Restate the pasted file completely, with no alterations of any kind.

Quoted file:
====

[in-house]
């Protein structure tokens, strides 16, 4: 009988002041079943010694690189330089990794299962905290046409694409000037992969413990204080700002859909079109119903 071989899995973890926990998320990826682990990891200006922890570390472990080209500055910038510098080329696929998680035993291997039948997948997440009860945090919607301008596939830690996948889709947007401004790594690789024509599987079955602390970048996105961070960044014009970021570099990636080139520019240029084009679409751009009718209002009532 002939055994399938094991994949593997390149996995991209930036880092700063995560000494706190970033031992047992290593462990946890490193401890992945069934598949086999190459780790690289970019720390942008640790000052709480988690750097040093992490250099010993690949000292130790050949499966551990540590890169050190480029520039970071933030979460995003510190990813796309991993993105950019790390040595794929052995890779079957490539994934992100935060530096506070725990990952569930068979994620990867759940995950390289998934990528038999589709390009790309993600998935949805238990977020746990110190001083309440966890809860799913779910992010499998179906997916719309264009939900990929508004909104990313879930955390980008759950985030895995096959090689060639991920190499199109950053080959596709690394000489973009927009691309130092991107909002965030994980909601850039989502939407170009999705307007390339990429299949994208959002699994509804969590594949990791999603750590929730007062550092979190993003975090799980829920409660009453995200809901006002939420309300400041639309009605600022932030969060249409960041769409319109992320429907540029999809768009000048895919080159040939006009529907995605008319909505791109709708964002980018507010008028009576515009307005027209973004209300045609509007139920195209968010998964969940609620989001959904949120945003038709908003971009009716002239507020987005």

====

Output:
[in-house]
């Protein structure tokens, strides 16, 4: 009988002041079943010694690189330089990794299962905290046409694409000037992969413990204080700002859909079109119903 071989899995973890926990998320990826682990990891200006922890570390472990080209500055910038510098080329696929998680035993291997039948997948997440009860945090919607301008596939830690996948889709947007401004790594690789024509599987079955602390970048996105961070960044014009970021570099990636080139520019240029084009679409751009009718209002009532 002939055994399938094991994949593997390149996995991209930036880092700063995560000494706190970033031992047992290593462990946890490193401890992945069934598949086999190459780790690289970019720390942008640790000052709480988690750097040093992490250099010993690949000292130790050949499966551990540590890169050190480029520039970071933030979460995003510190990813796309991993993105950019790390040595794929052995890779079957490539994934992100935060530096506070725990990952569930068979994620990867759940995950390289998934990528038999589709390009790309993600998935949805238990977020746990110190001083309440966890809860799913779910992010499998179906997916719309264009939900990929508004909104990313879930955390980008759950985030895995096959090689060639991920190499199109950053080959596709690394000489973009927009691309130092991107909002965030994980909601850039989502939407170009999705307007390339990429299949994208959002699994509804969590594949990791999603750590929730007062550092979190993003975090799980829920409660009453995200809901006002939420309300400041639309009605600022932030969060249409960041769409319109992320429907540029999809768009000048895919080159040939006009529907995605008319909505791109709708964002980018507010008028009576515009307005027209973004209300045609509007139920195209968010998964969940609620989001959904949120945003038709908003971009009716002239507020987005």